We all use the word Machine Learning to imply that machines are learning by themselves with the help of data which was supplied to it. But let us dig a little deeper into it and understand what it actually is, and why it has to be used (not everywhere but only when certain vital conditions are fulfilled). In simple words, machine learning can be considered as the art of teaching machines to learn from the data it has been supplied with (by humans).
It is equally important to know the hierarchy of machine learning. It is a sub-class of Artificial Intelligence (AI) which doesn't need a human to explicitly write rules from which the machines would learn. The humans are responsible in providing data with the help of which the machine would learn. The below image shows the hierarchy of machine learning:
The word Machine learning has been hyped up due to which people assume that it can be used to replace humans. But that is not true. Machines are made to help humans do tasks in a better way, by taking much less time, thereby saving resources.
Humans needs to learn the process of addition and then add numbers. If the numbers are very huge, the human would take more time. On the other hand, computers are just programmed how addition works. Irrespective of whether the number is huge or not, they give the result in fraction of seconds.
Suppose a person keeps getting 100 spam emails every day and just 20 important emails. What is the general intuition? The person goes through the subject of the email, sometimes the subject could be misleading too. Assume the worst-case scenario (which means the subject line is misleading), hence the
person has to open every email and scan through the contents to know if it is an important mail or just an advertisement/promotion/spam.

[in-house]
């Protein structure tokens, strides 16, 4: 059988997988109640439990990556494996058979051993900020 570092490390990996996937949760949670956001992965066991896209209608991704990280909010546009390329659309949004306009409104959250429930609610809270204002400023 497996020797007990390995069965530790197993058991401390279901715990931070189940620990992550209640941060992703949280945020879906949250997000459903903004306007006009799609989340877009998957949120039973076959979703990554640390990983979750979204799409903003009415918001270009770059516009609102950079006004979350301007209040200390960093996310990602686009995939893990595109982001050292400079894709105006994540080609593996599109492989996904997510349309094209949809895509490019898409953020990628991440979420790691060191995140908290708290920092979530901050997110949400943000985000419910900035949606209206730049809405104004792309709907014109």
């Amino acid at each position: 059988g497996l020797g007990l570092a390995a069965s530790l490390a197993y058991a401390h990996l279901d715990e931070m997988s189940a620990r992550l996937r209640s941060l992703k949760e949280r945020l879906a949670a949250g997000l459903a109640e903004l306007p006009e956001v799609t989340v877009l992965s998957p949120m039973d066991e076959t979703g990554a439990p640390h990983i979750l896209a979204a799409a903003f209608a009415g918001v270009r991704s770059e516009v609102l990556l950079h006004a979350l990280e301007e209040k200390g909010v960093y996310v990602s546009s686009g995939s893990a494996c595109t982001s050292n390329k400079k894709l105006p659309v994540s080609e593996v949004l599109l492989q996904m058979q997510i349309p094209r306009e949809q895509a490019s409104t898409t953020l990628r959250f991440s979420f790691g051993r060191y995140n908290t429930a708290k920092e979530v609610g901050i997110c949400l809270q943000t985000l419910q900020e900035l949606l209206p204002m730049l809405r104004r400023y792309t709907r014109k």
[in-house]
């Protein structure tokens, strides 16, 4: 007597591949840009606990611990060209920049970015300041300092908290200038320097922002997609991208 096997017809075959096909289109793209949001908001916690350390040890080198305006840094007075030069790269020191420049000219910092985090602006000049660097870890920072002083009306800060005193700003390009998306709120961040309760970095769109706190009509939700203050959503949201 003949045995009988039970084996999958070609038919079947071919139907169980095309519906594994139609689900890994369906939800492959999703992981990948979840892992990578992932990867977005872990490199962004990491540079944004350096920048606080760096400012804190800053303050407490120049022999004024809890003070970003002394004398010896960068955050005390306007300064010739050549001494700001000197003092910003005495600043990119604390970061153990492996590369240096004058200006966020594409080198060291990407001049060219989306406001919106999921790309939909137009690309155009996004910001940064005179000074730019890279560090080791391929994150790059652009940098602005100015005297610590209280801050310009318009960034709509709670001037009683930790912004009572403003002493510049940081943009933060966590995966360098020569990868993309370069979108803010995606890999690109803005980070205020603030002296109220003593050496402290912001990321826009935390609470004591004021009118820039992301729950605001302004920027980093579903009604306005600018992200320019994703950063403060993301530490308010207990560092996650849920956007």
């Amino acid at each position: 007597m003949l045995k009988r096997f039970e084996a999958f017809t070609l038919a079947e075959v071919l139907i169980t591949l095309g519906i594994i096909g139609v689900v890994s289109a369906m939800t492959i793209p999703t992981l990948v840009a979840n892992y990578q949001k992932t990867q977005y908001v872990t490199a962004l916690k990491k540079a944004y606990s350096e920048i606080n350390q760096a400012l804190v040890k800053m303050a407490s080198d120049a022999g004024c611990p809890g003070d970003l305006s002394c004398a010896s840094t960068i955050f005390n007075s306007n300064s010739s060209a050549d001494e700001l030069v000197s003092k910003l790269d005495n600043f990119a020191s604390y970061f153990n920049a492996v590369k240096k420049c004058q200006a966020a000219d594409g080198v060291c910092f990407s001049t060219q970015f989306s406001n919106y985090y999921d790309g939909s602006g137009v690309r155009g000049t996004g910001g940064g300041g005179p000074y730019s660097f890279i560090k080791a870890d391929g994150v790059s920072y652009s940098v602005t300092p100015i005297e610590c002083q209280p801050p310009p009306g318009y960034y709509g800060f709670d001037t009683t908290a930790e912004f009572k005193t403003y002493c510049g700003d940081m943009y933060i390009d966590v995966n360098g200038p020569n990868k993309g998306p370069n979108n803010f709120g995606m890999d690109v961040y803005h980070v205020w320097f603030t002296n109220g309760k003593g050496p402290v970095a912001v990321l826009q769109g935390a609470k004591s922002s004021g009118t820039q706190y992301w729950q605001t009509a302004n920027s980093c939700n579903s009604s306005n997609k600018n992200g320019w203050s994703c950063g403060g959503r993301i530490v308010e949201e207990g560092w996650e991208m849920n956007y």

Now the same person decides to write a program that would detect spam emails for them. He scans through the 80 spam emails, finds out words, sentences, number of words, the way in which these words have been phrased, etc and writes rules which state that when such a condition is encountered, the email has to be classified as a spam email. This works just fine.
Now assume a spam email comes which is completely different and doesn’t follow the rules that the person wrote. The spam email would be classified as an important email. The person would again need to rewrite the rules or add in another set of rules to identify such spam emails.
This is where Machine Learning algorithms come into play. To be specific, classification algorithms which help the user in classifying whether an email that they received is spam or important.
Your next question would be- What is the input data to such a classification algorithm? It is the user feedback about emails. When an email comes in, the user has the option to categorize it as spam or important. If the user does it a couple more times, the classifier learns to categorize spam emails. In best cases, about 99 percent of the emails are classified properly. This way, the user wouldn’t need to scan through every email to check its importance. But when the classifier can’t categorize an email as spam or important, it just puts the email in ‘important’ folder so that the user doesn’t miss out on anything important.
The above explained example is a simple use case of machine learning, which is where it all started.
In this post, we understood the exact meaning of Machine Learning and also saw a use case of machine learning algorithm in action.